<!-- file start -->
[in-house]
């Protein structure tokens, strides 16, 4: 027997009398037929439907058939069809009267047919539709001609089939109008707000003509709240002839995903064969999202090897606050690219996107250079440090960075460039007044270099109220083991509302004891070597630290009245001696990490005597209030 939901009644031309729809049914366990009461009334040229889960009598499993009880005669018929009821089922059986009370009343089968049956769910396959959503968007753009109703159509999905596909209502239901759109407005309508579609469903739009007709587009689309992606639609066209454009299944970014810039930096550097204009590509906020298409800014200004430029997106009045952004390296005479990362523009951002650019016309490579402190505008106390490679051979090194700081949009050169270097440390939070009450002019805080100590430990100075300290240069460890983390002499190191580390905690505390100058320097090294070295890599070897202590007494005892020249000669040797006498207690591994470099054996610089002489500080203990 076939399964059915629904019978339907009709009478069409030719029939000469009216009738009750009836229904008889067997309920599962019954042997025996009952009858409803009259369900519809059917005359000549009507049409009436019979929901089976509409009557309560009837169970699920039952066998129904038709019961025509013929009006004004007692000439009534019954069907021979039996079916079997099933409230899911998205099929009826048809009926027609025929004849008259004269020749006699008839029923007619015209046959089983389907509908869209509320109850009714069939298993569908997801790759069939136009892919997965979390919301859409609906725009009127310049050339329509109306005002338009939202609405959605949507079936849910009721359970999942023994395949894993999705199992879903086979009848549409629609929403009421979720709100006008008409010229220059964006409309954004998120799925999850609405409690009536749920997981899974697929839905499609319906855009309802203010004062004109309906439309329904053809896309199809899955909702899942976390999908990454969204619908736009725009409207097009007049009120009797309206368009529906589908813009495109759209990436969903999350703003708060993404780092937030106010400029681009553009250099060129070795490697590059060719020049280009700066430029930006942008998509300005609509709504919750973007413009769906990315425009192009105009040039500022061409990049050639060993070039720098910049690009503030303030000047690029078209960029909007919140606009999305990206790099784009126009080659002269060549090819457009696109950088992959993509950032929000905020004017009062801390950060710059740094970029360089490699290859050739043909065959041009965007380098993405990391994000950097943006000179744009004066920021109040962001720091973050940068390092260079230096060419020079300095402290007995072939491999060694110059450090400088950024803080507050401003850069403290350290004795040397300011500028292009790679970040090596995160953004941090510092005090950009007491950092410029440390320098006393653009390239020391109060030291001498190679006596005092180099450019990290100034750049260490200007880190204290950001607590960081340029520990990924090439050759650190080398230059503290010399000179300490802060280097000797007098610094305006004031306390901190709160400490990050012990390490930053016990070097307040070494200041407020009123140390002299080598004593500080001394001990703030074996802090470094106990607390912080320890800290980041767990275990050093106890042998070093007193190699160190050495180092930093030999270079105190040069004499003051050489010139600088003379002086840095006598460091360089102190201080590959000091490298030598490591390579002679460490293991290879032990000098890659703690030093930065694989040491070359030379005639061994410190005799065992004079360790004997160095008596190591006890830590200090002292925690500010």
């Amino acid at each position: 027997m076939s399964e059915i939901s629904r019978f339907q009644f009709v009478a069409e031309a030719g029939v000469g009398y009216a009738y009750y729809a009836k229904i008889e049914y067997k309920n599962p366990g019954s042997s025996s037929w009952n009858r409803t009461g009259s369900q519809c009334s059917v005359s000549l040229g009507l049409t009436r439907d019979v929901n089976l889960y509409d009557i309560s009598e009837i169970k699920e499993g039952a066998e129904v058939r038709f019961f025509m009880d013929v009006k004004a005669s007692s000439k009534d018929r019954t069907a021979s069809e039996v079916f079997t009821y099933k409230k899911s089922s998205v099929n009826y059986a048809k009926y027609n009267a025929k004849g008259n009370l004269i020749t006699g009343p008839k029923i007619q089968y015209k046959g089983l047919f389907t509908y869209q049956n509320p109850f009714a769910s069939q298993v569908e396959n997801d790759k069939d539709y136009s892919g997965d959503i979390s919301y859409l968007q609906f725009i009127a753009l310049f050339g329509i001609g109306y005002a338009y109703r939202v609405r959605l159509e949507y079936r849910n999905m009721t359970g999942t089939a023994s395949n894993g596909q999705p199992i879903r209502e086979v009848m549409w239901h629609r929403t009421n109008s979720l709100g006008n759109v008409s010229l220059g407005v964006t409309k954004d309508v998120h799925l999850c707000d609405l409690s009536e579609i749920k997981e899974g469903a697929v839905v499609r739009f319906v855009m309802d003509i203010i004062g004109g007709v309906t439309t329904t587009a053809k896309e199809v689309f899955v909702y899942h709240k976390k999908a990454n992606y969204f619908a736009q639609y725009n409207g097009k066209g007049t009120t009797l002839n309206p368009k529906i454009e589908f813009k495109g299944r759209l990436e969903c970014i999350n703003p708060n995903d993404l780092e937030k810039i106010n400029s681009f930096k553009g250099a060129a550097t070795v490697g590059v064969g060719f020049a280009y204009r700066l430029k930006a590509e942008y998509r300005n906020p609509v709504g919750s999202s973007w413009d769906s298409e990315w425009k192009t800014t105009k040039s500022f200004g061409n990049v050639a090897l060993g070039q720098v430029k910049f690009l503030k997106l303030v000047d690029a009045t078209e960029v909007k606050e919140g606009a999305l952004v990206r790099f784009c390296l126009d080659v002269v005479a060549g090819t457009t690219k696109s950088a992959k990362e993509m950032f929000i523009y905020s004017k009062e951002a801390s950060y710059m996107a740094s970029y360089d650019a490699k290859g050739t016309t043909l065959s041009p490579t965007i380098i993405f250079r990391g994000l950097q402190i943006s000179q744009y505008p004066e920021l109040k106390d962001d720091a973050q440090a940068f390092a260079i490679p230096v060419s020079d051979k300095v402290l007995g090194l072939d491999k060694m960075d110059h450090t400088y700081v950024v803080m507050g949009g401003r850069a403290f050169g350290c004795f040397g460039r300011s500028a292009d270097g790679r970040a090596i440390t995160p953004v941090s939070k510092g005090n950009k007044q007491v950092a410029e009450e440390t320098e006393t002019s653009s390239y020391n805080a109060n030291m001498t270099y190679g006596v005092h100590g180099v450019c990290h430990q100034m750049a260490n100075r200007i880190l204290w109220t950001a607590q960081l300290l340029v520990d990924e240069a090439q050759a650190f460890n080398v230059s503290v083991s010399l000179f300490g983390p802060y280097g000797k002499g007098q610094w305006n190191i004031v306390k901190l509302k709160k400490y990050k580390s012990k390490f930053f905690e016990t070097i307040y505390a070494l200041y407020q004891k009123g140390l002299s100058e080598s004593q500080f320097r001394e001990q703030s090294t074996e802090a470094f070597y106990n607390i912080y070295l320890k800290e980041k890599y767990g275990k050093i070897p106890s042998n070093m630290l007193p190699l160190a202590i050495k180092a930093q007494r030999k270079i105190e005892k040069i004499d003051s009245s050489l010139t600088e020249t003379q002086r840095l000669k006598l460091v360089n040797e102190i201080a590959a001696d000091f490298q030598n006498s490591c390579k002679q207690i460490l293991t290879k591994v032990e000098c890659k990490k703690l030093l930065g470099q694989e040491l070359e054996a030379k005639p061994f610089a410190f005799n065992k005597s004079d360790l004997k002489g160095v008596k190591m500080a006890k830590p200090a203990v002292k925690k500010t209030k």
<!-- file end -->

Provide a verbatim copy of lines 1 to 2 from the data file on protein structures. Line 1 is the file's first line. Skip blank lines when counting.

[in-house]
């Protein structure tokens, strides 16, 4: 027997009398037929439907058939069809009267047919539709001609089939109008707000003509709240002839995903064969999202090897606050690219996107250079440090960075460039007044270099109220083991509302004891070597630290009245001696990490005597209030 939901009644031309729809049914366990009461009334040229889960009598499993009880005669018929009821089922059986009370009343089968049956769910396959959503968007753009109703159509999905596909209502239901759109407005309508579609469903739009007709587009689309992606639609066209454009299944970014810039930096550097204009590509906020298409800014200004430029997106009045952004390296005479990362523009951002650019016309490579402190505008106390490679051979090194700081949009050169270097440390939070009450002019805080100590430990100075300290240069460890983390002499190191580390905690505390100058320097090294070295890599070897202590007494005892020249000669040797006498207690591994470099054996610089002489500080203990 076939399964059915629904019978339907009709009478069409030719029939000469009216009738009750009836229904008889067997309920599962019954042997025996009952009858409803009259369900519809059917005359000549009507049409009436019979929901089976509409009557309560009837169970699920039952066998129904038709019961025509013929009006004004007692000439009534019954069907021979039996079916079997099933409230899911998205099929009826048809009926027609025929004849008259004269020749006699008839029923007619015209046959089983389907509908869209509320109850009714069939298993569908997801790759069939136009892919997965979390919301859409609906725009009127310049050339329509109306005002338009939202609405959605949507079936849910009721359970999942023994395949894993999705199992879903086979009848549409629609929403009421979720709100006008008409010229220059964006409309954004998120799925999850609405409690009536749920997981899974697929839905499609319906855009309802203010004062004109309906439309329904053809896309199809899955909702899942976390999908990454969204619908736009725009409207097009007049009120009797309206368009529906589908813009495109759209990436969903999350703003708060993404780092937030106010400029681009553009250099060129070795490697590059060719020049280009700066430029930006942008998509300005609509709504919750973007413009769906990315425009192009105009040039500022061409990049050639060993070039720098910049690009503030303030000047690029078209960029909007919140606009999305990206790099784009126009080659002269060549090819457009696109950088992959993509950032929000905020004017009062801390950060710059740094970029360089490699290859050739043909065959041009965007380098993405990391994000950097943006000179744009004066920021109040962001720091973050940068390092260079230096060419020079300095402290007995072939491999060694110059450090400088950024803080507050401003850069403290350290004795040397300011500028292009790679970040090596995160953004941090510092005090950009007491950092410029440390320098006393653009390239020391109060030291001498190679006596005092180099450019990290100034750049260490200007880190204290950001607590960081340029520990990924090439050759650190080398230059503290010399000179300490802060280097000797007098610094305006004031306390901190709160400490990050012990390490930053016990070097307040070494200041407020009123140390002299080598004593500080001394001990703030074996802090470094106990607390912080320890800290980041767990275990050093106890042998070093007193190699160190050495180092930093030999270079105190040069004499003051050489010139600088003379002086840095006598460091360089102190201080590959000091490298030598490591390579002679460490293991290879032990000098890659703690030093930065694989040491070359030379005639061994410190005799065992004079360790004997160095008596190591006890830590200090002292925690500010």